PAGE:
In the comments to my previous post on the Nobel announcement yesterday, David Tufte asks for some extended comments on the Hurwicz, Maskin, Myerson Nobel decision.
My perspective shares quite a bit with those of Alex Tabarrok in Reason yesterday and Pete Boettke in the Wall Street Journal today (subs. required). Both Hurwicz and Myerson were on the NU faculty when I was a graduate student, although I did not take classes with either one.
I knew about the origins of the literature in Hurwicz’s early work, and I knew that it had been inspired by trying to “kick the tires”, if you will, of the Lange-Hayek socialist calculation debate. As Pete notes in the Journal today:
Leonid Hurwicz, in his classic papers “On the Concept and Possibility of Informational Decentralization” (1969), “On Informationally Decentralized Systems” (1972), and “The Design of Mechanisms for Resource Allocation” (1973), embraced Hayek’s challenge. He developed mechanism-design theory to test the logic of the Mises-Hayek contention that socialism could not possibly mobilize the dispersed knowledge in society in a way that would permit rational economic calculation for the alternative uses of scarce resources. Mises and Hayek argued that replacing the invisible hand of the market with the guided one of government would not work. Mr. Hurwicz wanted to see if they were right, and under what conditions one could say they were wrong.
For me, the value of mechanism design starts there: what are the conditions under which decentralized coordination is possible through some mechanism to aggregate private knowledge? Basic mechanism design models (such as, for example, a contract between a principal and an agent who will exert some effort on behalf of the principal) start from the idea that each individual will maximize his/her value function (utility, profit, whatever), subject to two important constraints — individual rationality (or participation) and incentive compatibility. The form those constraints take will depend on the specific nature of the relationship being modeled. Given that basis, is there a way to arrange the relationship such that both parties are made better off, and neither party has an incentive to choose a different action? See also Alex’s mechanism design post from yesterday.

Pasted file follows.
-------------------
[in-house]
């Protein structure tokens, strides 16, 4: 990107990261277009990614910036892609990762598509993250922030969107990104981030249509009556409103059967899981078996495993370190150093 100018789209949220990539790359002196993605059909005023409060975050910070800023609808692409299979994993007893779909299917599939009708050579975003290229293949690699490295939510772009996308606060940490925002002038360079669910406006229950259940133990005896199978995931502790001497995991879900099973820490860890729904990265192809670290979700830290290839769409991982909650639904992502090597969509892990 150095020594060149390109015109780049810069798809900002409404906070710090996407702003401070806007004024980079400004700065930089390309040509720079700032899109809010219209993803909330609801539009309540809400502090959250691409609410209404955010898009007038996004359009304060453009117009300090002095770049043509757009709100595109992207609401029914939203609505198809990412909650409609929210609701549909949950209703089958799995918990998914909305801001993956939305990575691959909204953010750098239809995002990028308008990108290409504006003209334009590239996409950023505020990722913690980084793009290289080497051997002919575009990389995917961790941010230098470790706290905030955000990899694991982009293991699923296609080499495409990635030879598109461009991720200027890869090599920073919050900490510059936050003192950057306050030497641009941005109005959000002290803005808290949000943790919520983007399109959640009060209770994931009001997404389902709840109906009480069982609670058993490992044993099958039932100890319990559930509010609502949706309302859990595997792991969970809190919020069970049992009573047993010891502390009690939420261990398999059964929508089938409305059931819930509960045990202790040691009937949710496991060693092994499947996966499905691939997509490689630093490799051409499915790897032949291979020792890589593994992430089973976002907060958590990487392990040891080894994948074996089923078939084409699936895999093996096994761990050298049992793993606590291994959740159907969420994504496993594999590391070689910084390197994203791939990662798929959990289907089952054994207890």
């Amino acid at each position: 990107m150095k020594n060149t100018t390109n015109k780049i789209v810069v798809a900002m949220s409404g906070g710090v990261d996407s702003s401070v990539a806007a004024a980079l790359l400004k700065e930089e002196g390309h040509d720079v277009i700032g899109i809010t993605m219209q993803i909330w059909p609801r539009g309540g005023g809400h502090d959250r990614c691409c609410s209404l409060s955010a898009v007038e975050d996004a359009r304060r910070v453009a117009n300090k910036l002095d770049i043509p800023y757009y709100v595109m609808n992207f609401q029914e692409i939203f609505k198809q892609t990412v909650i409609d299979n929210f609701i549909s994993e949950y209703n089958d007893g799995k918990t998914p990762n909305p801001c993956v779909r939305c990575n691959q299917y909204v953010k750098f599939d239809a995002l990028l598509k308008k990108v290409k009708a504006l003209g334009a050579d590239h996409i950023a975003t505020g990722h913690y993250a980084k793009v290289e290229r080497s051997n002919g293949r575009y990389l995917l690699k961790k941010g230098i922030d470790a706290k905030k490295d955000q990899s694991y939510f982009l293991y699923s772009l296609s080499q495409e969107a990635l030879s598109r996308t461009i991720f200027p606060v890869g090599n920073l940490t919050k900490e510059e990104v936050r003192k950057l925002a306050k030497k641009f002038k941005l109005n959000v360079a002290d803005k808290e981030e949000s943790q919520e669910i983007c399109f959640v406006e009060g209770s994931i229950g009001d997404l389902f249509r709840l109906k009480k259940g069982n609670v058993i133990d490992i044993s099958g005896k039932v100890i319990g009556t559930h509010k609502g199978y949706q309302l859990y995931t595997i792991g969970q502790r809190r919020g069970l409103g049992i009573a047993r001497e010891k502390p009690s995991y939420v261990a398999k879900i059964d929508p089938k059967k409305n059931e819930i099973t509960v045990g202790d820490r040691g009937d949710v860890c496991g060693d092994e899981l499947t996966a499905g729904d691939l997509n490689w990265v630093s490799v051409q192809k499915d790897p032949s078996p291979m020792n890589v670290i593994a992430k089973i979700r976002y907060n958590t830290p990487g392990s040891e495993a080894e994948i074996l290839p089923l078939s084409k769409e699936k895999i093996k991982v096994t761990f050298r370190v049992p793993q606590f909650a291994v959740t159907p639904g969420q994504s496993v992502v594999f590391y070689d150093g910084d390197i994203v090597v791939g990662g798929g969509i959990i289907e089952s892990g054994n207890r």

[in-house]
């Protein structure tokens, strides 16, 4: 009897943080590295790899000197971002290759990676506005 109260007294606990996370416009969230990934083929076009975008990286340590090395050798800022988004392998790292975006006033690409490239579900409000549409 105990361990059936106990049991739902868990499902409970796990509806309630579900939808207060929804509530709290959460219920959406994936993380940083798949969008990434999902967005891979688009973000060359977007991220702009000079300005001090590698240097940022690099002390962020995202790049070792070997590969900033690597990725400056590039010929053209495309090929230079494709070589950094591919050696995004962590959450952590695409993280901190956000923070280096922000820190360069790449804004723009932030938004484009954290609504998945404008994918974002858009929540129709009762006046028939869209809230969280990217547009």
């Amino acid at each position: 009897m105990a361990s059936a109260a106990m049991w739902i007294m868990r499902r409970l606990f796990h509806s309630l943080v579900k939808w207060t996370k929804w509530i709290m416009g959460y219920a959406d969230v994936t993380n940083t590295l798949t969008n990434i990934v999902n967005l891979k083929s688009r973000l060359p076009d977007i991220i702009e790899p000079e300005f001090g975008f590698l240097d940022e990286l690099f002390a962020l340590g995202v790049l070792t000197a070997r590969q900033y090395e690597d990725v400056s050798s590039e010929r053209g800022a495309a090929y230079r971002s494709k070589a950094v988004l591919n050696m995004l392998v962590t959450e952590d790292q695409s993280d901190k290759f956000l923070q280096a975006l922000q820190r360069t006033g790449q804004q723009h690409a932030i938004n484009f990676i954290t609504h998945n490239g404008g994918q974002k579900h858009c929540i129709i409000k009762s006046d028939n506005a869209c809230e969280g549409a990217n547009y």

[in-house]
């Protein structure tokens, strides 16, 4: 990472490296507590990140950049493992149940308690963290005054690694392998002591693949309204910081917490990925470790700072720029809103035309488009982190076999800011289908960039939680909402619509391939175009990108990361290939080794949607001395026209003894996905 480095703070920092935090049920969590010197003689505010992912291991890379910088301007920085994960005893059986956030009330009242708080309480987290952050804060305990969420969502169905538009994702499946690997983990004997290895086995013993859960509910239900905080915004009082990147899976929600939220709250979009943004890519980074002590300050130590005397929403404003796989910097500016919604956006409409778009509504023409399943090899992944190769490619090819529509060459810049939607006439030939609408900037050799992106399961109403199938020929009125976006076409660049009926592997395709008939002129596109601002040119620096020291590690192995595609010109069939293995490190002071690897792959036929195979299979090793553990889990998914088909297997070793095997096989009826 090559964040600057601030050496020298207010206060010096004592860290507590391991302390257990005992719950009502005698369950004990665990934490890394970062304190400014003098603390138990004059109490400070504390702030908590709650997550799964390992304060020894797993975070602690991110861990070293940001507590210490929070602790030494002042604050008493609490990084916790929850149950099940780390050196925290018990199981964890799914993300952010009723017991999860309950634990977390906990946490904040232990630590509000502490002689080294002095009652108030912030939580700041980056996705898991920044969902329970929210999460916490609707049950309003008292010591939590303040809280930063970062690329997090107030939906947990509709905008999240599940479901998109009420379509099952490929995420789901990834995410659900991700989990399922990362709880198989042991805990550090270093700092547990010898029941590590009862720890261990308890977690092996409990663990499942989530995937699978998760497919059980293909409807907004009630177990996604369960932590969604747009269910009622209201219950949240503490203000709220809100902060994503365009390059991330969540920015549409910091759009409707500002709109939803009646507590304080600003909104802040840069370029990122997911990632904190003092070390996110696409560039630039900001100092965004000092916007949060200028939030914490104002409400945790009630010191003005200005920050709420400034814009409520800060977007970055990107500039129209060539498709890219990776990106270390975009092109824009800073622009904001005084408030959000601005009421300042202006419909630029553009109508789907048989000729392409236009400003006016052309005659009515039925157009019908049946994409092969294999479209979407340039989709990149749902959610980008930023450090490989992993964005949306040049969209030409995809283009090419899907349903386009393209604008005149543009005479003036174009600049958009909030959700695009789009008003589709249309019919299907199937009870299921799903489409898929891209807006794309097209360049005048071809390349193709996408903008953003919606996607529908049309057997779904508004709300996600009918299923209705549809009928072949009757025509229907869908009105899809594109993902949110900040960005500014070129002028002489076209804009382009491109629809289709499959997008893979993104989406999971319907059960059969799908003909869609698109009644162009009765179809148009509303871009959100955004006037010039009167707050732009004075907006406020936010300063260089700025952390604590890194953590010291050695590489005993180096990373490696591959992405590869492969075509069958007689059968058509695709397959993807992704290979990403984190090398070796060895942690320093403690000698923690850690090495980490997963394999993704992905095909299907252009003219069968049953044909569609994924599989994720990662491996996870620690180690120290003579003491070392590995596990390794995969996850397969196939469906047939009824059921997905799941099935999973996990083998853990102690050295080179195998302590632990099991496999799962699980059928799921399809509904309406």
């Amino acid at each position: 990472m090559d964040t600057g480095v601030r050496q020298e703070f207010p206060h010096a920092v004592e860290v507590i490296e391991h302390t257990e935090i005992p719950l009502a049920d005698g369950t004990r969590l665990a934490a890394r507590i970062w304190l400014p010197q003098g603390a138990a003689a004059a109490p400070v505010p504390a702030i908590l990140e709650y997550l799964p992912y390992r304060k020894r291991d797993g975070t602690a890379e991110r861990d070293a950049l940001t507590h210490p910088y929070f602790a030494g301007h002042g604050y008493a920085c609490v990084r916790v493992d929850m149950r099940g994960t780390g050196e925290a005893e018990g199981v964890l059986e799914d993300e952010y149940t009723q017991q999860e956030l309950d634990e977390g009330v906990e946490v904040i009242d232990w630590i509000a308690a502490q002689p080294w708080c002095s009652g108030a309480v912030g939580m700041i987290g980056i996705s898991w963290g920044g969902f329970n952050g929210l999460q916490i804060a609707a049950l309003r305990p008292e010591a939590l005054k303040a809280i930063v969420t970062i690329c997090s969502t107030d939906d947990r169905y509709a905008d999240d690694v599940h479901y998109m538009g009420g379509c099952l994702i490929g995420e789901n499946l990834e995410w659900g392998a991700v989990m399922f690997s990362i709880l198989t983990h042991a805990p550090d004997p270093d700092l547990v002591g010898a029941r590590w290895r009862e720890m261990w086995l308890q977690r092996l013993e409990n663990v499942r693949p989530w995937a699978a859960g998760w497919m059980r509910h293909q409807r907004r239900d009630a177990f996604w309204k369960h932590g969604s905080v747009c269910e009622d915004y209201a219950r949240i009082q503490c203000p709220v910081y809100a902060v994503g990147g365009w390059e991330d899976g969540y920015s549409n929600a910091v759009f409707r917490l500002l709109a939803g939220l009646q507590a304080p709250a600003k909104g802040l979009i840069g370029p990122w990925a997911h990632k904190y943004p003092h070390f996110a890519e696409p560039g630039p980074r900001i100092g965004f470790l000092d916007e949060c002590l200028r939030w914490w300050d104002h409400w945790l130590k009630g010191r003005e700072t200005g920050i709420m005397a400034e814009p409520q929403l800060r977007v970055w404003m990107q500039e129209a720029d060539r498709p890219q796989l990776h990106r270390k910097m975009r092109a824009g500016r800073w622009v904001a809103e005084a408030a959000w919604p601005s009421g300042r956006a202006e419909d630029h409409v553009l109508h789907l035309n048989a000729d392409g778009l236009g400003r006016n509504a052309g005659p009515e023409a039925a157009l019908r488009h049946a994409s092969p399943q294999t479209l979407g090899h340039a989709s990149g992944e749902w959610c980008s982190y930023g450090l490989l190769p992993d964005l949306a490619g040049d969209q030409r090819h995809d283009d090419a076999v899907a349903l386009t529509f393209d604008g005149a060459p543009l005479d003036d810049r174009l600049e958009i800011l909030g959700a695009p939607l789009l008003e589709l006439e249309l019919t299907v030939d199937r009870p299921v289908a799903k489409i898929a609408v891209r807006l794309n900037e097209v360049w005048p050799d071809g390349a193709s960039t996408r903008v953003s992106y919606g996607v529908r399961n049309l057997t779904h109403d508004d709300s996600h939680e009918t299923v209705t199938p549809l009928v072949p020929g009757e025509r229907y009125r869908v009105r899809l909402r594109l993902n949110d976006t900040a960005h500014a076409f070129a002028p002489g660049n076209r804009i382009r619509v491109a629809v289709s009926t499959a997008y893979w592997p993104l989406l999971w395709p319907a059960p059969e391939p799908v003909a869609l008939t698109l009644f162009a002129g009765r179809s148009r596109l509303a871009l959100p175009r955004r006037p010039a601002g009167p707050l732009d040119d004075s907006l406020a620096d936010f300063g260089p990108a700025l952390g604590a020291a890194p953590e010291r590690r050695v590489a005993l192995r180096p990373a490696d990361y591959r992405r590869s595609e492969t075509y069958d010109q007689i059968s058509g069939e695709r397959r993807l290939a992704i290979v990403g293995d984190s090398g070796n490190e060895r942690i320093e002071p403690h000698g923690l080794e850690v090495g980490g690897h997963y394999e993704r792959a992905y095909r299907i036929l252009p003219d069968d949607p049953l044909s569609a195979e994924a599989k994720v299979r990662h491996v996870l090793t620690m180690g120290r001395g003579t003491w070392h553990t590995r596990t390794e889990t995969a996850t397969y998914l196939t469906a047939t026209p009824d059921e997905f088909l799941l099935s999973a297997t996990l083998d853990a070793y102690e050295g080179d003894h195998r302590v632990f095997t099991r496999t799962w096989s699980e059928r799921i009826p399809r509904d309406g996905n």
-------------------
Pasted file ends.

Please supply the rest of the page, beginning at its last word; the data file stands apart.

Put another way, mechanism design is in a lot of ways about institutions. Can we devise an institution in which both parties do things that create the most net benefit? In that sense institutional design is a lot about figuring out what those individual rationality and incentive compatibility constraints are, and what institutions will satisfy them and lead to optimal net benefit.
That said, it’s also very abstract, mathematical theory. I think Tyler’s probably right that pure mechanism design is going out of favor (although not here at Northwestern!), and in part I think that’s because of the success that mechanism design has had in tackling important questions. It’s been fruitful for a few decades, but it’s been so fruitful that diminishing returns to the technique are probably kicking in. But it’s also true that, like Austrian economics, mechanism design has become part of many other fields and types of modeling approaches, even those that don’t call themselves mechanism design.
In short, I think mechanism design has the myriad pros and cons associated with lots of theoretical mathematical modeling done in economics. But by focusing on the conditions under which individual agents can achieve decentralized coordination, mechanism design has produced an extensive body of theoretical knowledge that has been applied in both empirical analyses and in public policy.